The Hillsborough Emergency Policy Group is again split along party lines over protections for residents amid the COVID-19 pandemic.
Every single Republican on the eight member board voted against a measure that would have allowed, not required, residents to wear facial coverings in public and at work unless overarching laws said otherwise.
The measure, proposed by Hillsborough County Commissioner Kimberly Overman, was meant to protect residents and workers who have reportedly been threatened by job loss or been refused service at a business because they were wearing a face mask.
The no votes from Hillsborough County Commissioner Sandra Murman, Sheriff Chad Chronister, School Board member Melissa Snively, Plant City Mayor Rick Lott and Temple Terrace Vice Mayor Andy Ross, were delivered amid fears such an order would violate individuals’ private property rights and overstep the board’s authority.
Hillsborough County attorneys debunked the latter argument to no avail.
“We believe that the order as drafted is legally defensible,” said Hillsborough Senior Assistant County attorney Rudy Haidermota.
The board’s three Democrats — Overman, Tampa Mayor Jane Castor and Hillsborough County Commissioner Les Miller — all supported the measure.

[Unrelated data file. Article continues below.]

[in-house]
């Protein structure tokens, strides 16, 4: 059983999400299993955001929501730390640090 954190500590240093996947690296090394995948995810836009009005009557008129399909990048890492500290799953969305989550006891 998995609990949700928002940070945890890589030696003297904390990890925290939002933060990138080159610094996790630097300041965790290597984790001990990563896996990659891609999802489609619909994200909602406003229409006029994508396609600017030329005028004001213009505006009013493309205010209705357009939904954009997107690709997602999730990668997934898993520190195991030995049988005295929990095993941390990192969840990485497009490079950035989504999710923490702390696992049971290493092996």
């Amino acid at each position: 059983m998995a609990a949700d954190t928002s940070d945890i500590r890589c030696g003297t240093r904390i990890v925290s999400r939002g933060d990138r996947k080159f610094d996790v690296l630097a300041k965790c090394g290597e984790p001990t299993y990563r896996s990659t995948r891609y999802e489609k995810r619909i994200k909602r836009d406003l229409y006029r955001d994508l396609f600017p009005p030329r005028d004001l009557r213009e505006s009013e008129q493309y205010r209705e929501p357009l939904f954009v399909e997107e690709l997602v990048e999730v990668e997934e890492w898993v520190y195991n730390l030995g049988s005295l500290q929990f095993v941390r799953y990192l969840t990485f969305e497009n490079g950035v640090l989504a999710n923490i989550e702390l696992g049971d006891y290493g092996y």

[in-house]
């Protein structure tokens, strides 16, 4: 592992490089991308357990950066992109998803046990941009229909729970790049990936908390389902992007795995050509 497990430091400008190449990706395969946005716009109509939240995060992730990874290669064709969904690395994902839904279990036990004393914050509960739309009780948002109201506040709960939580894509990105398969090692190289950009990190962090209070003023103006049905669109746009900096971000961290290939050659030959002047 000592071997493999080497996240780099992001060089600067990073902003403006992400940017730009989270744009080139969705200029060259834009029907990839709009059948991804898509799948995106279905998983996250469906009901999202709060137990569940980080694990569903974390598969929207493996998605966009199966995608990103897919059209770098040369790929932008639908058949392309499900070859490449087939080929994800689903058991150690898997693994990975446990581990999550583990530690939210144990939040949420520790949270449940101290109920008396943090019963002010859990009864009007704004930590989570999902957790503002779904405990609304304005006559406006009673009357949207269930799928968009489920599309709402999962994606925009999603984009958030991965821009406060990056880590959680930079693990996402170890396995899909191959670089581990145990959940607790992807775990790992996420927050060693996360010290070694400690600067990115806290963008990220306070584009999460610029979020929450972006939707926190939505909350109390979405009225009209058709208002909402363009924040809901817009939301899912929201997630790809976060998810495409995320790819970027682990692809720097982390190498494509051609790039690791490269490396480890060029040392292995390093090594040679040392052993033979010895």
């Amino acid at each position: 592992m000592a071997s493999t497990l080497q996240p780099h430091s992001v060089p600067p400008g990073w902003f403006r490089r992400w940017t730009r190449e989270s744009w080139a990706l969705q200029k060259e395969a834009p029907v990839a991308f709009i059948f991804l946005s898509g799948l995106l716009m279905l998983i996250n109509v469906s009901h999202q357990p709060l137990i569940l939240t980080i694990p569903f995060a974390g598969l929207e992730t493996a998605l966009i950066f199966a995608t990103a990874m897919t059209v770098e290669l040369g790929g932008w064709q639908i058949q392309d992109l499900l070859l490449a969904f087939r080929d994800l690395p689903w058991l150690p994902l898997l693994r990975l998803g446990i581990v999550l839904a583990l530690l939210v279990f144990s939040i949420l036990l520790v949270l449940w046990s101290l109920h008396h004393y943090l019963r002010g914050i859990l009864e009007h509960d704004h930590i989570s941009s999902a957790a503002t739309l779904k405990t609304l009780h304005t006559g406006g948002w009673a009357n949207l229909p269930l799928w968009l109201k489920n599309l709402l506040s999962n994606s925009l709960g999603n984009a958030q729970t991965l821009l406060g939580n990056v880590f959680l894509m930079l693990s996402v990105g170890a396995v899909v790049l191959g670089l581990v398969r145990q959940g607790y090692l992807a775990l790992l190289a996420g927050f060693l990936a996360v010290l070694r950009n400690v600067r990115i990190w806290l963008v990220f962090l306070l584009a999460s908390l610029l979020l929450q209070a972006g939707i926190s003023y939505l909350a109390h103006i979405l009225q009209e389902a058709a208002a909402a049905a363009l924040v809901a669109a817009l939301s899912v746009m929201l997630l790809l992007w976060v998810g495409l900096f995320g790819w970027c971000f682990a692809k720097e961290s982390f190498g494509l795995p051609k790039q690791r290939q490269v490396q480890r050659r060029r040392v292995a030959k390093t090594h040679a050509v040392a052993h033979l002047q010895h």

Castor and Overman both expressed particular outrage.
“This is a very simple issue and it’s trying to be framed as something that’s more difficult than it is,” Castor said. “It’s being blown out of proportion in my personal opinion.”
Castor audibly sighed in shock when Chronister, through an agency representative, voted against the face mask issue, indicating she had expected him to break with his own party.
Overman lobbed a soft threat at her Republican colleagues, arguing their no-votes would send a message to voters that they weren’t concerned with residents’ right to protect their health.
“All it says if you choose to you have the right to wear a face covering. It’s not a mandate to wear one. The employees shouldn’t fear being terminated for taking responsible steps to ensure their well being and those around them,” Overman said.
The conversation came after members heard lengthy presentations about Hillsborough County’s COVID-19 caseload, which has been steadily increasing over the past two weeks.
“Yesterday it was the highest day that we’ve ever had. It was almost 100 cases. Today I think it was 95,” Murman said, estimating recent case updates.
The state reported 114 new cases Wednesday for a total of 2,479, the highest concentration of overall cases in the state outside of South Florida.
Members also expressed concern about cases continuing to increase as protesters flood the streets speaking out about the police killing of George Floyd in Minneapolis and overarching police brutality and systemic racism.
The packed crowds could serve as hotbeds for community spread.
Members, even those who voted against the face mask measure, are also worried about bars reopening Friday, though no action was taken to override Gov. Ron DeSantis’ Phase Two reopening, which allows bars to reopen at 50% capacity. Local governments are allowed to implement stricter measures.